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Rural vitalization cases in East Asia

Author  :  LI HAIRONG     Source  :    Chinese Social Sciences Today     2021-10-16

 

Innovative Practices of Rural Revitalization in China, Japan and South Korea

Innovative Practices of Rural Revitalization in China, Japan and South Korea, takes a comparative perspective to analyze typical cases of rural vitalization in the three countries.

Coauthored by Wang Meng, an associate professor from the College of Politics and Public Administration at Qingdao University, and Deng Guosheng, a professor and deputy dean of the School of Public Policy and Management at Tsinghua University, it aims to refine the laws of rural vitalization, providing experience and reference for the practice of rural vitalization across various parts of China.

A case study of rural vitalization in Shaoguan, Guangdong Province, introduces the social experiment carried out in Renhua County and Nanxiong by the Shaoguan Rural Revitalization Foundation, and analyzes the resource advantages and strategic steps taken by the foundation in the process of rural vitalization. The foundation has steadily promoted local rural vitalization work and made phased progress, from the two dimensions of “unified planning and unified construction” and “participatory planning.”

A case study of Jinggangshan, Jiangxi Province, introduces the roles and practices of different subjects including the government, market, and society in the process of rural vitalization, and analyzes the multiple modes of rural vitalization in Jinggangshan.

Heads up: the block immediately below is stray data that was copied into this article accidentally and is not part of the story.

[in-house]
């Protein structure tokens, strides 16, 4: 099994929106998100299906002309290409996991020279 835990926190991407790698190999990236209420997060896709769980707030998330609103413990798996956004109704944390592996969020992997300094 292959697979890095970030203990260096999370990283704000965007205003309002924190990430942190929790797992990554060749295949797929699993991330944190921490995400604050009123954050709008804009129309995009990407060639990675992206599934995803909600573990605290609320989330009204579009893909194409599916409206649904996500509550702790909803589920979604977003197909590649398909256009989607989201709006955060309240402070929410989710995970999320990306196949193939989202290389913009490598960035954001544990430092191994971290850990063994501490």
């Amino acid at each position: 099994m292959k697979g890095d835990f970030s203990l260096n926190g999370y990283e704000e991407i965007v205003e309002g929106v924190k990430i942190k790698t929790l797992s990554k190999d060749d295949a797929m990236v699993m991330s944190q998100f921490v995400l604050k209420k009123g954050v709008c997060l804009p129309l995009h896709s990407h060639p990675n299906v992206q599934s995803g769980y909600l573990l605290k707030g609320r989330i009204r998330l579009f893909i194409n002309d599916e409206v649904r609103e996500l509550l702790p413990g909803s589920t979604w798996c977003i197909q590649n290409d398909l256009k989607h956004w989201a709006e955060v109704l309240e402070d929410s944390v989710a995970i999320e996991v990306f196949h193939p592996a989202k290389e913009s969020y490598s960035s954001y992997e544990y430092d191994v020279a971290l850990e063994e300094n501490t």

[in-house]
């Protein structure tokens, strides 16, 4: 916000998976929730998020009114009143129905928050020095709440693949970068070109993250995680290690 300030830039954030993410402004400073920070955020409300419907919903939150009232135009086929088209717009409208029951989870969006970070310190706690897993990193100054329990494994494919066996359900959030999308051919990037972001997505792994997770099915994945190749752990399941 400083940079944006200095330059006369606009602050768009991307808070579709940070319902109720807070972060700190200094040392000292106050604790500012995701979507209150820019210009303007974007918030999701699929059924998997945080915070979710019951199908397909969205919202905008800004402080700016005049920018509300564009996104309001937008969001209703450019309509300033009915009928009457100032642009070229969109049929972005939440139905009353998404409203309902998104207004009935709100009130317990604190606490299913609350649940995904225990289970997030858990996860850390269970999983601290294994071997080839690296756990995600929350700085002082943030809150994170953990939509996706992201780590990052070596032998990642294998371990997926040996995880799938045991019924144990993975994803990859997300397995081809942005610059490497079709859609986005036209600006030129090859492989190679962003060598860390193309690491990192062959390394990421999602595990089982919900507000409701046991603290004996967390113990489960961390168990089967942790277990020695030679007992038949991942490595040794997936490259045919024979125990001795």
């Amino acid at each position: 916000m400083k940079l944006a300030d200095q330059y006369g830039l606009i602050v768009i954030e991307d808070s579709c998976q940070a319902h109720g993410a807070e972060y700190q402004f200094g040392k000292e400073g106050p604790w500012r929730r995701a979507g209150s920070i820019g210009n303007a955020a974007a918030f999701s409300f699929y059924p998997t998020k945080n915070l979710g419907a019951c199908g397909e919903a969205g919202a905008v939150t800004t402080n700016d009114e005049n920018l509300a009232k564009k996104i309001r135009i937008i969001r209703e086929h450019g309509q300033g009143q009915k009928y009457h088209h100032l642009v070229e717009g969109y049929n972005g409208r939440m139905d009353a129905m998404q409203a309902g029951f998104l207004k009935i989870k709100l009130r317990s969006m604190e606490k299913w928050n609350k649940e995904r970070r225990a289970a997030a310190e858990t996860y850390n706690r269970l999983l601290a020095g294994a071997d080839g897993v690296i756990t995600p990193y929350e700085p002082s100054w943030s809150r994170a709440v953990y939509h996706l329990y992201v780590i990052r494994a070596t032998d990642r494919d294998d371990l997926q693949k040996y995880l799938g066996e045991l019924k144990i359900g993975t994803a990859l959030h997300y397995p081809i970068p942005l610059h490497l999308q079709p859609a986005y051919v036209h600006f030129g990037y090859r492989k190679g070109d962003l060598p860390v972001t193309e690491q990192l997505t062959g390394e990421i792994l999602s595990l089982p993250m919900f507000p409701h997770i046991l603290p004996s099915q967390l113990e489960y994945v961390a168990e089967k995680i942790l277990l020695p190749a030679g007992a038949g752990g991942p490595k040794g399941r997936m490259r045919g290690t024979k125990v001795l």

Another case study of Yunxiao County, Fujian Province, introduces how social organizations in the area used the renovation of local Tulou [round earth buildings] as an entry point, and launched such activities as cleaning up the living environment, widening roads, preparing for and organizing an academy, and conducting nature education. These activities help arouse indigenous consciousness and exert the role of villagers’ subjectivity, stimulating the endogenous power of rural vitalization.

In the 1970s, Japan encountered a severe shortage of rural talent, capital outflow, and industrial shrinkage. In order to vitalize rural areas and the regional economy, the “One Village, One Product” campaign was launched. In recent years, Japan has put forward the concept of “regional empowerment.” It is expected that towns and villages independently develop the “sixth industrialization” in accordance with local conditions, encouraging the backflow of the population and easing the lack of vitality and industrial decline caused by population aging and decline.

South Korea shares similar cultural backgrounds with China. In the 1970s, the New Village Movement began to sweep the country. By the 1980s, the movement gradually finished the transition from administrative leadership to self-management by the market and society.

Japan and South Korea belong to the same Confucian cultural circle as China, and they also have similar cultural traditions and similar backgrounds and problems concerning rural construction as China. Their experience also offers valuable reference for China’s rural construction.

 

Li Hairong is from the College of Politics and Public Administration at Qingdao University.

Editor: Yu Hui

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